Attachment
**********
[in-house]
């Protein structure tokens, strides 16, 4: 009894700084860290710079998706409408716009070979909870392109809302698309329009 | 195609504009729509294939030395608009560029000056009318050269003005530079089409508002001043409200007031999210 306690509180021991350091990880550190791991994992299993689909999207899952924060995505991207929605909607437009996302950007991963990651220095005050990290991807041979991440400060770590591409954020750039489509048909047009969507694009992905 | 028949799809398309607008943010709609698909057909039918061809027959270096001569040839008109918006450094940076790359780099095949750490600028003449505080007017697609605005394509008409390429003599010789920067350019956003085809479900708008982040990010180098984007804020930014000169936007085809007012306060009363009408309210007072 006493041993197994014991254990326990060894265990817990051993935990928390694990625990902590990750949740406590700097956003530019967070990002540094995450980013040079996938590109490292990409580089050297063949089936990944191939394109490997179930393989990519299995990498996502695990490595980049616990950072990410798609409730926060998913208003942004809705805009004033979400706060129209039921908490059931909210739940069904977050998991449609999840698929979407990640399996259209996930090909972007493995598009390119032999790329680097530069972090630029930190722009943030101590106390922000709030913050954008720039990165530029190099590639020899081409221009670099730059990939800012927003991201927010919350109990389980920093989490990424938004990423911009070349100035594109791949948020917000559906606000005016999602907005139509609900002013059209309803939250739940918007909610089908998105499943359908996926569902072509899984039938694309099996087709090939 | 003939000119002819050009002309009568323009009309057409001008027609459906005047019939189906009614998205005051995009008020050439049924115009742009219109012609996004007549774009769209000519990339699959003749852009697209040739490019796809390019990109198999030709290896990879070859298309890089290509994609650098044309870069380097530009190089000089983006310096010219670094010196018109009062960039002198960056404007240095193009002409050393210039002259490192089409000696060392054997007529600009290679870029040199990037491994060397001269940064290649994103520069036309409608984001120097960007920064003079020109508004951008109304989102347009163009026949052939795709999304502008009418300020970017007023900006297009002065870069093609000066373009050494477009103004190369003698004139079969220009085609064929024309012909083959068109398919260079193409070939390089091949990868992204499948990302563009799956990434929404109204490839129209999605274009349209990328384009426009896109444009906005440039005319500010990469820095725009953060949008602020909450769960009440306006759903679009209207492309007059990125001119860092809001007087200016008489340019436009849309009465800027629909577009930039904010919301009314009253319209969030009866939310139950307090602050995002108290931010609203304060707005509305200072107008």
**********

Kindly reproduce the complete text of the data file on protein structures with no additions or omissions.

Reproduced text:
[in-house]
């Protein structure tokens, strides 16, 4: 009894700084860290710079998706409408716009070979909870392109809302698309329009 | 195609504009729509294939030395608009560029000056009318050269003005530079089409508002001043409200007031999210 306690509180021991350091990880550190791991994992299993689909999207899952924060995505991207929605909607437009996302950007991963990651220095005050990290991807041979991440400060770590591409954020750039489509048909047009969507694009992905 | 028949799809398309607008943010709609698909057909039918061809027959270096001569040839008109918006450094940076790359780099095949750490600028003449505080007017697609605005394509008409390429003599010789920067350019956003085809479900708008982040990010180098984007804020930014000169936007085809007012306060009363009408309210007072 006493041993197994014991254990326990060894265990817990051993935990928390694990625990902590990750949740406590700097956003530019967070990002540094995450980013040079996938590109490292990409580089050297063949089936990944191939394109490997179930393989990519299995990498996502695990490595980049616990950072990410798609409730926060998913208003942004809705805009004033979400706060129209039921908490059931909210739940069904977050998991449609999840698929979407990640399996259209996930090909972007493995598009390119032999790329680097530069972090630029930190722009943030101590106390922000709030913050954008720039990165530029190099590639020899081409221009670099730059990939800012927003991201927010919350109990389980920093989490990424938004990423911009070349100035594109791949948020917000559906606000005016999602907005139509609900002013059209309803939250739940918007909610089908998105499943359908996926569902072509899984039938694309099996087709090939 | 003939000119002819050009002309009568323009009309057409001008027609459906005047019939189906009614998205005051995009008020050439049924115009742009219109012609996004007549774009769209000519990339699959003749852009697209040739490019796809390019990109198999030709290896990879070859298309890089290509994609650098044309870069380097530009190089000089983006310096010219670094010196018109009062960039002198960056404007240095193009002409050393210039002259490192089409000696060392054997007529600009290679870029040199990037491994060397001269940064290649994103520069036309409608984001120097960007920064003079020109508004951008109304989102347009163009026949052939795709999304502008009418300020970017007023900006297009002065870069093609000066373009050494477009103004190369003698004139079969220009085609064929024309012909083959068109398919260079193409070939390089091949990868992204499948990302563009799956990434929404109204490839129209999605274009349209990328384009426009896109444009906005440039005319500010990469820095725009953060949008602020909450769960009440306006759903679009209207492309007059990125001119860092809001007087200016008489340019436009849309009465800027629909577009930039904010919301009314009253319209969030009866939310139950307090602050995002108290931010609203304060707005509305200072107008």